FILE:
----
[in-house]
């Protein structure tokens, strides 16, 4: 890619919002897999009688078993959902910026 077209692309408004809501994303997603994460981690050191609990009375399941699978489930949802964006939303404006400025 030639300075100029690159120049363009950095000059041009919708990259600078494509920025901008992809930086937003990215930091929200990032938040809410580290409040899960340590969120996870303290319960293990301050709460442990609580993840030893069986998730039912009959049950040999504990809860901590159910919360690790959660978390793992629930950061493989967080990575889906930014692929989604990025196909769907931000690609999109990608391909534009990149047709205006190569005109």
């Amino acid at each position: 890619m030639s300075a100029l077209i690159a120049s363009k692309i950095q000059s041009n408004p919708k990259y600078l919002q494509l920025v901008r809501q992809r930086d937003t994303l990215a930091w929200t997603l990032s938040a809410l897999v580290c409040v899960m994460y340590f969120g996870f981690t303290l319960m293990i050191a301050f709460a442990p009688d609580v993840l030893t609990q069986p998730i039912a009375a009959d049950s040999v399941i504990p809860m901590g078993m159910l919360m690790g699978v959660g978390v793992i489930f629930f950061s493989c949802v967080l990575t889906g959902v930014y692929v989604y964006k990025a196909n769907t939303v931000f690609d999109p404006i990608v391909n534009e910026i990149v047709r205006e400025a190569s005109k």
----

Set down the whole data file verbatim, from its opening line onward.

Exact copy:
[in-house]
């Protein structure tokens, strides 16, 4: 890619919002897999009688078993959902910026 077209692309408004809501994303997603994460981690050191609990009375399941699978489930949802964006939303404006400025 030639300075100029690159120049363009950095000059041009919708990259600078494509920025901008992809930086937003990215930091929200990032938040809410580290409040899960340590969120996870303290319960293990301050709460442990609580993840030893069986998730039912009959049950040999504990809860901590159910919360690790959660978390793992629930950061493989967080990575889906930014692929989604990025196909769907931000690609999109990608391909534009990149047709205006190569005109």
């Amino acid at each position: 890619m030639s300075a100029l077209i690159a120049s363009k692309i950095q000059s041009n408004p919708k990259y600078l919002q494509l920025v901008r809501q992809r930086d937003t994303l990215a930091w929200t997603l990032s938040a809410l897999v580290c409040v899960m994460y340590f969120g996870f981690t303290l319960m293990i050191a301050f709460a442990p009688d609580v993840l030893t609990q069986p998730i039912a009375a009959d049950s040999v399941i504990p809860m901590g078993m159910l919360m690790g699978v959660g978390v793992i489930f629930f950061s493989c949802v967080l990575t889906g959902v930014y692929v989604y964006k990025a196909n769907t939303v931000f690609d999109p404006i990608v391909n534009e910026i990149v047709r205006e400025a190569s005109k």